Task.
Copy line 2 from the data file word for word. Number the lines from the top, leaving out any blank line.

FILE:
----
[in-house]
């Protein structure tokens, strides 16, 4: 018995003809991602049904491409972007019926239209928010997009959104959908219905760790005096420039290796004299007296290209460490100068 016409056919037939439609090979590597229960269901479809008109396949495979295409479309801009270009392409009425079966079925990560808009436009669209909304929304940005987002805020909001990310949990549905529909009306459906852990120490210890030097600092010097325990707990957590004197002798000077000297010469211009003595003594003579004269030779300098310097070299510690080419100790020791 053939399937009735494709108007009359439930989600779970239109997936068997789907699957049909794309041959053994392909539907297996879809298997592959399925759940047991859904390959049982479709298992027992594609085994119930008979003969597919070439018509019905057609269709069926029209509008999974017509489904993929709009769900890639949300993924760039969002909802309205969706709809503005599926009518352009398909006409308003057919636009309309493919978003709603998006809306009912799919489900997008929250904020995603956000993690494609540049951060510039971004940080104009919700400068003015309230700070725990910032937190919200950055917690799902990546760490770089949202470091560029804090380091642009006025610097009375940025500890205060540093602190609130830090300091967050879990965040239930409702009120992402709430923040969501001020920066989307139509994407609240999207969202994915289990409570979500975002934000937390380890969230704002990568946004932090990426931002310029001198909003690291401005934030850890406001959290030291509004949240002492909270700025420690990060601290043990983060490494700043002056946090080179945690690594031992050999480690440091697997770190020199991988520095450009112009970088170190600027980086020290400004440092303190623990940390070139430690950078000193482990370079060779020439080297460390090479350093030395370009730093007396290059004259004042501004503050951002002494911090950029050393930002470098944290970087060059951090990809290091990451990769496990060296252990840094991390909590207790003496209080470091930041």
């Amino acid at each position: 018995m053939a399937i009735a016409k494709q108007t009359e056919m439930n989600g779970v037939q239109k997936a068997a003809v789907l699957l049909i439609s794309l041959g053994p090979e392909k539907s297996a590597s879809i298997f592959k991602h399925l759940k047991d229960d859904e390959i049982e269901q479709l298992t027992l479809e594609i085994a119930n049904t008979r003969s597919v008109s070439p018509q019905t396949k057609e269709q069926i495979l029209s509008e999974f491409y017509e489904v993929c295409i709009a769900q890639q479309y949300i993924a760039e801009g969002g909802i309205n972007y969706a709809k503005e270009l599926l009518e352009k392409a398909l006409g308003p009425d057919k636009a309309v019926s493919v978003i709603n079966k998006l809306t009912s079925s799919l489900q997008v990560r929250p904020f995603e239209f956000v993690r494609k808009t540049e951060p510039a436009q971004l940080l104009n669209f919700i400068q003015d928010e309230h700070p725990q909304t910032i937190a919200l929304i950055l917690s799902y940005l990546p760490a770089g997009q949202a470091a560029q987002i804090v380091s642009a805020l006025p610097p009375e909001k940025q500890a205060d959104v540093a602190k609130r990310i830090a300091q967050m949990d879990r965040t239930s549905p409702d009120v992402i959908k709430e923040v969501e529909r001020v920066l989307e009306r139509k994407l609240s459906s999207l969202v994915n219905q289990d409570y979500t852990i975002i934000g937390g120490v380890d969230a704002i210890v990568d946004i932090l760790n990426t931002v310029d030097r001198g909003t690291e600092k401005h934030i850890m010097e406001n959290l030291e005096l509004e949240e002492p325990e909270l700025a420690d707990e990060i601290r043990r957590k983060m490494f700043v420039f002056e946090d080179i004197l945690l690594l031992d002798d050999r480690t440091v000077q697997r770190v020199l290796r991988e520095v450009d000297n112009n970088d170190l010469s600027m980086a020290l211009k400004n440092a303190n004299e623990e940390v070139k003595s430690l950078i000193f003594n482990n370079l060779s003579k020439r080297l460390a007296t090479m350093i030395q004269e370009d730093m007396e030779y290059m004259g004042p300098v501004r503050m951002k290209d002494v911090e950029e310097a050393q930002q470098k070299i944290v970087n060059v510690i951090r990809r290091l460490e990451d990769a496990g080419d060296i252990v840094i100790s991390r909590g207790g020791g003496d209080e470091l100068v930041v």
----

């Protein structure tokens, strides 16, 4: 018995003809991602049904491409972007019926239209928010997009959104959908219905760790005096420039290796004299007296290209460490100068 016409056919037939439609090979590597229960269901479809008109396949495979295409479309801009270009392409009425079966079925990560808009436009669209909304929304940005987002805020909001990310949990549905529909009306459906852990120490210890030097600092010097325990707990957590004197002798000077000297010469211009003595003594003579004269030779300098310097070299510690080419100790020791 053939399937009735494709108007009359439930989600779970239109997936068997789907699957049909794309041959053994392909539907297996879809298997592959399925759940047991859904390959049982479709298992027992594609085994119930008979003969597919070439018509019905057609269709069926029209509008999974017509489904993929709009769900890639949300993924760039969002909802309205969706709809503005599926009518352009398909006409308003057919636009309309493919978003709603998006809306009912799919489900997008929250904020995603956000993690494609540049951060510039971004940080104009919700400068003015309230700070725990910032937190919200950055917690799902990546760490770089949202470091560029804090380091642009006025610097009375940025500890205060540093602190609130830090300091967050879990965040239930409702009120992402709430923040969501001020920066989307139509994407609240999207969202994915289990409570979500975002934000937390380890969230704002990568946004932090990426931002310029001198909003690291401005934030850890406001959290030291509004949240002492909270700025420690990060601290043990983060490494700043002056946090080179945690690594031992050999480690440091697997770190020199991988520095450009112009970088170190600027980086020290400004440092303190623990940390070139430690950078000193482990370079060779020439080297460390090479350093030395370009730093007396290059004259004042501004503050951002002494911090950029050393930002470098944290970087060059951090990809290091990451990769496990060296252990840094991390909590207790003496209080470091930041």